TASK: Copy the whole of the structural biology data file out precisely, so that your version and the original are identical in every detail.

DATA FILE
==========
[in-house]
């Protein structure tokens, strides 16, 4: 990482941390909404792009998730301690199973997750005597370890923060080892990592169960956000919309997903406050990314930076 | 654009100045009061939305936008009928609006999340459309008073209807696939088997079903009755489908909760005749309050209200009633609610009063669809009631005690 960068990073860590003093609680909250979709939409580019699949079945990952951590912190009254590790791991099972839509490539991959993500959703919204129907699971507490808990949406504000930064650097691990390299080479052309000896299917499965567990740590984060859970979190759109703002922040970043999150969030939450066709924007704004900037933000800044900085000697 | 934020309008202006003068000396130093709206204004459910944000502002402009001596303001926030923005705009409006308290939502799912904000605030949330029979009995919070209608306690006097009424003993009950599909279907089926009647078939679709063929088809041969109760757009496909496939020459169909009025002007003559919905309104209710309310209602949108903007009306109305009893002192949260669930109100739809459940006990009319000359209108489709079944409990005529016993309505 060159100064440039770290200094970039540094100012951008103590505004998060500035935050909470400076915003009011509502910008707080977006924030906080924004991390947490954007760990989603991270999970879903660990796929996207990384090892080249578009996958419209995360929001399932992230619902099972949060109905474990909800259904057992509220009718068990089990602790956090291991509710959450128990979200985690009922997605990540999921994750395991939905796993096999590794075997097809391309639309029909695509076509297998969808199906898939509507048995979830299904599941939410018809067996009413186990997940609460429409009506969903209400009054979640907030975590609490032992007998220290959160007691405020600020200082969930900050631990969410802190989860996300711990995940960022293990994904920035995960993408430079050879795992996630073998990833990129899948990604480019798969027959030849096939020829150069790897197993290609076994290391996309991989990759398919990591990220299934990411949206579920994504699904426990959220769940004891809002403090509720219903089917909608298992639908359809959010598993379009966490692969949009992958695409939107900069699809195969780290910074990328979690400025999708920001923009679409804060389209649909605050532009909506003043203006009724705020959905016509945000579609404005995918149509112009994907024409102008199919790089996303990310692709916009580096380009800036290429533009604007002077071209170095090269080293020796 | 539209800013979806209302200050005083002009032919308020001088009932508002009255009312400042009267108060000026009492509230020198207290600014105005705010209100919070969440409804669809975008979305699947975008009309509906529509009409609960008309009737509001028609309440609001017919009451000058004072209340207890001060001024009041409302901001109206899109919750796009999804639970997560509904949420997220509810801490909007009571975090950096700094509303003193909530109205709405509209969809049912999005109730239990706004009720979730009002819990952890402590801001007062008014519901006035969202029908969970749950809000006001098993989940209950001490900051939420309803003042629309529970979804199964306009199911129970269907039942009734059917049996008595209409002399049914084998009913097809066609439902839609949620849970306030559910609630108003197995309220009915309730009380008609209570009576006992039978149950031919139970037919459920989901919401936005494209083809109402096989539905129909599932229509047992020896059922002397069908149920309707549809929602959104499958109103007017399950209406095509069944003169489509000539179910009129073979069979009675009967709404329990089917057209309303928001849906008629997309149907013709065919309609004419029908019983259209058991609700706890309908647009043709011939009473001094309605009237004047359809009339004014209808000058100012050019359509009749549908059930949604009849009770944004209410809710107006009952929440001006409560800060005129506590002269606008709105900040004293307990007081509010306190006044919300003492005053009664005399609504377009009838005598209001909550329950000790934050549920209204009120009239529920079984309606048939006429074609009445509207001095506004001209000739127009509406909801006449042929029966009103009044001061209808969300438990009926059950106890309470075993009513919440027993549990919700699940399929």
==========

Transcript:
[in-house]
């Protein structure tokens, strides 16, 4: 990482941390909404792009998730301690199973997750005597370890923060080892990592169960956000919309997903406050990314930076 | 654009100045009061939305936008009928609006999340459309008073209807696939088997079903009755489908909760005749309050209200009633609610009063669809009631005690 960068990073860590003093609680909250979709939409580019699949079945990952951590912190009254590790791991099972839509490539991959993500959703919204129907699971507490808990949406504000930064650097691990390299080479052309000896299917499965567990740590984060859970979190759109703002922040970043999150969030939450066709924007704004900037933000800044900085000697 | 934020309008202006003068000396130093709206204004459910944000502002402009001596303001926030923005705009409006308290939502799912904000605030949330029979009995919070209608306690006097009424003993009950599909279907089926009647078939679709063929088809041969109760757009496909496939020459169909009025002007003559919905309104209710309310209602949108903007009306109305009893002192949260669930109100739809459940006990009319000359209108489709079944409990005529016993309505 060159100064440039770290200094970039540094100012951008103590505004998060500035935050909470400076915003009011509502910008707080977006924030906080924004991390947490954007760990989603991270999970879903660990796929996207990384090892080249578009996958419209995360929001399932992230619902099972949060109905474990909800259904057992509220009718068990089990602790956090291991509710959450128990979200985690009922997605990540999921994750395991939905796993096999590794075997097809391309639309029909695509076509297998969808199906898939509507048995979830299904599941939410018809067996009413186990997940609460429409009506969903209400009054979640907030975590609490032992007998220290959160007691405020600020200082969930900050631990969410802190989860996300711990995940960022293990994904920035995960993408430079050879795992996630073998990833990129899948990604480019798969027959030849096939020829150069790897197993290609076994290391996309991989990759398919990591990220299934990411949206579920994504699904426990959220769940004891809002403090509720219903089917909608298992639908359809959010598993379009966490692969949009992958695409939107900069699809195969780290910074990328979690400025999708920001923009679409804060389209649909605050532009909506003043203006009724705020959905016509945000579609404005995918149509112009994907024409102008199919790089996303990310692709916009580096380009800036290429533009604007002077071209170095090269080293020796 | 539209800013979806209302200050005083002009032919308020001088009932508002009255009312400042009267108060000026009492509230020198207290600014105005705010209100919070969440409804669809975008979305699947975008009309509906529509009409609960008309009737509001028609309440609001017919009451000058004072209340207890001060001024009041409302901001109206899109919750796009999804639970997560509904949420997220509810801490909007009571975090950096700094509303003193909530109205709405509209969809049912999005109730239990706004009720979730009002819990952890402590801001007062008014519901006035969202029908969970749950809000006001098993989940209950001490900051939420309803003042629309529970979804199964306009199911129970269907039942009734059917049996008595209409002399049914084998009913097809066609439902839609949620849970306030559910609630108003197995309220009915309730009380008609209570009576006992039978149950031919139970037919459920989901919401936005494209083809109402096989539905129909599932229509047992020896059922002397069908149920309707549809929602959104499958109103007017399950209406095509069944003169489509000539179910009129073979069979009675009967709404329990089917057209309303928001849906008629997309149907013709065919309609004419029908019983259209058991609700706890309908647009043709011939009473001094309605009237004047359809009339004014209808000058100012050019359509009749549908059930949604009849009770944004209410809710107006009952929440001006409560800060005129506590002269606008709105900040004293307990007081509010306190006044919300003492005053009664005399609504377009009838005598209001909550329950000790934050549920209204009120009239529920079984309606048939006429074609009445509207001095506004001209000739127009509406909801006449042929029966009103009044001061209808969300438990009926059950106890309470075993009513919440027993549990919700699940399929």